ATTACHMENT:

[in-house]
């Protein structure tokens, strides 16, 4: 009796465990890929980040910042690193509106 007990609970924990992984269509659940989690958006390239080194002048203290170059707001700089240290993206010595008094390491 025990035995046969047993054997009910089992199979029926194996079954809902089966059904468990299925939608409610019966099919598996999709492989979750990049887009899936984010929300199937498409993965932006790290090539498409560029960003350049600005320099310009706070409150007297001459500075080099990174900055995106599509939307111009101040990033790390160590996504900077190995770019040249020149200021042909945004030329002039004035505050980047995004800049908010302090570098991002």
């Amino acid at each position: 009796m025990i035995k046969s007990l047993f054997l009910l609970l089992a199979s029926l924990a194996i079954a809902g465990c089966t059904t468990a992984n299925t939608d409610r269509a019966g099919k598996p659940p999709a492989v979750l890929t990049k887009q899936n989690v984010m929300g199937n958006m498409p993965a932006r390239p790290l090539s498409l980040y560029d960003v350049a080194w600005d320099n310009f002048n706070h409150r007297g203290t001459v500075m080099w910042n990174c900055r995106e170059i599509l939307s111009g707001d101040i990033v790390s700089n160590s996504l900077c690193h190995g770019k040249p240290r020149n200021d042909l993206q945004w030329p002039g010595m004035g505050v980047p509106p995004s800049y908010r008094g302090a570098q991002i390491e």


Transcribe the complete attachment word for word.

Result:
[in-house]
């Protein structure tokens, strides 16, 4: 009796465990890929980040910042690193509106 007990609970924990992984269509659940989690958006390239080194002048203290170059707001700089240290993206010595008094390491 025990035995046969047993054997009910089992199979029926194996079954809902089966059904468990299925939608409610019966099919598996999709492989979750990049887009899936984010929300199937498409993965932006790290090539498409560029960003350049600005320099310009706070409150007297001459500075080099990174900055995106599509939307111009101040990033790390160590996504900077190995770019040249020149200021042909945004030329002039004035505050980047995004800049908010302090570098991002």
């Amino acid at each position: 009796m025990i035995k046969s007990l047993f054997l009910l609970l089992a199979s029926l924990a194996i079954a809902g465990c089966t059904t468990a992984n299925t939608d409610r269509a019966g099919k598996p659940p999709a492989v979750l890929t990049k887009q899936n989690v984010m929300g199937n958006m498409p993965a932006r390239p790290l090539s498409l980040y560029d960003v350049a080194w600005d320099n310009f002048n706070h409150r007297g203290t001459v500075m080099w910042n990174c900055r995106e170059i599509l939307s111009g707001d101040i990033v790390s700089n160590s996504l900077c690193h190995g770019k040249p240290r020149n200021d042909l993206q945004w030329p002039g010595m004035g505050v980047p509106p995004s800049y908010r008094g302090a570098q991002i390491e």